Frater starts in post in July. Credit: Historic England

New regional director for Historic England

The heritage advisory body has appointed Tom Frater to oversee planning advice, grants and listing across Yorkshire and the North East.

As the government’s expert advisor, Historic England manages the National Heritage List for England and aims to secure positive change and sustainable futures for historic places and buildings through expertise, advice and investment.

Frater will start in the regional director role in July. He qualified as a solicitor with the City firm Hogan Lovells before moving into public policy with the Civil Service fast stream.

His government career has focussed on economic development and regional policy in northern England. He was the cities and local growth unit’s North East lead, helping the area secure the North of Tyne devolution deal, before leading the Northern Powerhouse policy team.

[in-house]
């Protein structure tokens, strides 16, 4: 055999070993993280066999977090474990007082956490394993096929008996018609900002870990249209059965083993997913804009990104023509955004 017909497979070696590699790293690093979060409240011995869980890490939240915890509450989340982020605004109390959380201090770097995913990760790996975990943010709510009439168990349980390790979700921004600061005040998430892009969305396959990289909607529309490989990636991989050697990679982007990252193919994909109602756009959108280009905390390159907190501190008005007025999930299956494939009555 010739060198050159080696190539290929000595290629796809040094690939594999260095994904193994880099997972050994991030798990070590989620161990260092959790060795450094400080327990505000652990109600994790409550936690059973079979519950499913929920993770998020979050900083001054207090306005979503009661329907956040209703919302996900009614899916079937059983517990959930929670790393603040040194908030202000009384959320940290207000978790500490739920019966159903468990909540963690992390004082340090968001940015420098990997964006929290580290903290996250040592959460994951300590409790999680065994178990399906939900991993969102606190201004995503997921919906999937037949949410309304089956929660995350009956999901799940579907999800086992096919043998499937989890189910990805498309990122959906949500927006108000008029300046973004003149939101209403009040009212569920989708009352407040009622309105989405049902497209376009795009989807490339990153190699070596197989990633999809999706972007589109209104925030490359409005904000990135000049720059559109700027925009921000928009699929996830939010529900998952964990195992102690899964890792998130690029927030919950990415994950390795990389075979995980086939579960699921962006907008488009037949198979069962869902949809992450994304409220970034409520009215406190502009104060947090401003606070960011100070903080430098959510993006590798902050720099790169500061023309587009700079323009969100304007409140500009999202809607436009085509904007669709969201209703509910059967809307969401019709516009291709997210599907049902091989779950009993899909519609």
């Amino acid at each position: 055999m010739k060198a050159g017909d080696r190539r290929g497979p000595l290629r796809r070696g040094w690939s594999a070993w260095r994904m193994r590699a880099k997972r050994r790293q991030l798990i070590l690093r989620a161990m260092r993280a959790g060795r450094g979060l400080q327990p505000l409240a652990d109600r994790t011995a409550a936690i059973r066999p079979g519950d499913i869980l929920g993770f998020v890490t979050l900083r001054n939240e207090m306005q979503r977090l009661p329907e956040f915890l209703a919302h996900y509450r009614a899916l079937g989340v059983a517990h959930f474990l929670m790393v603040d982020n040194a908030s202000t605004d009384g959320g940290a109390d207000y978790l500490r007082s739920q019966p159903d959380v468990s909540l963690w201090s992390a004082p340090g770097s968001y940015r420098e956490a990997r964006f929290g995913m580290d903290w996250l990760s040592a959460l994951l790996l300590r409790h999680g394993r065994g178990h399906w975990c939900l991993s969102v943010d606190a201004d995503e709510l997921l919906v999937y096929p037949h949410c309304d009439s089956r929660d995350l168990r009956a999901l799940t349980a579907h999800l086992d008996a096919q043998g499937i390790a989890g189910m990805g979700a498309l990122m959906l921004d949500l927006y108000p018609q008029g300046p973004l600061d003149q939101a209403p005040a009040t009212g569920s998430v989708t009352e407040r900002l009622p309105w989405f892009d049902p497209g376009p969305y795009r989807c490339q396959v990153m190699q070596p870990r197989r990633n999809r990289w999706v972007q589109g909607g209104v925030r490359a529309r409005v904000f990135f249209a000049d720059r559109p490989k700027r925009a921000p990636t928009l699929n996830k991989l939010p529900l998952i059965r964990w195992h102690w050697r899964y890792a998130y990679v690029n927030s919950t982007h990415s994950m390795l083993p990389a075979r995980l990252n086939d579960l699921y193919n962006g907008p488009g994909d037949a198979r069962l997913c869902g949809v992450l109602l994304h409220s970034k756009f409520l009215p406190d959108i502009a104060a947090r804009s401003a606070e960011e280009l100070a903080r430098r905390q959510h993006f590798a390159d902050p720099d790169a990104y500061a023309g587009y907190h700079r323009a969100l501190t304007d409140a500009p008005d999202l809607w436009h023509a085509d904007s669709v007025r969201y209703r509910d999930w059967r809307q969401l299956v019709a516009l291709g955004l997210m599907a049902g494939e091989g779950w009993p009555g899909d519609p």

Latterly, Frater has worked as the North West area director for the Department of Levelling Up, Housing & Communities. In taking on the Historic England role, he replaces the recently retired Trevor Mitchell.

Frater said: “I’m privileged to have built my career in area-facing work in northern England, and the opportunity to combine that experience with my love of history feels very special.

“My economic development and placemaking work has made me very aware of how important heritage – physical, cultural and natural- is in making places distinct and meaningful. I’m very excited to be joining such a highly skilled team on the mission to strengthen the link between our inheritance and future-looking efforts to expand opportunities and offer richer lives in the region.”

Over the next year Frater will focus on demonstrating how heritage can contribute to levelling up, through schemes such as the 12 high street heritage action zones in the North East and Yorkshire; and partnership working with Local Enterprise Partnerships and Combined Authorities.

He will also lead the region’s work in showing how historic buildings can play a role in tackling climate change through reuse and retrofitting.

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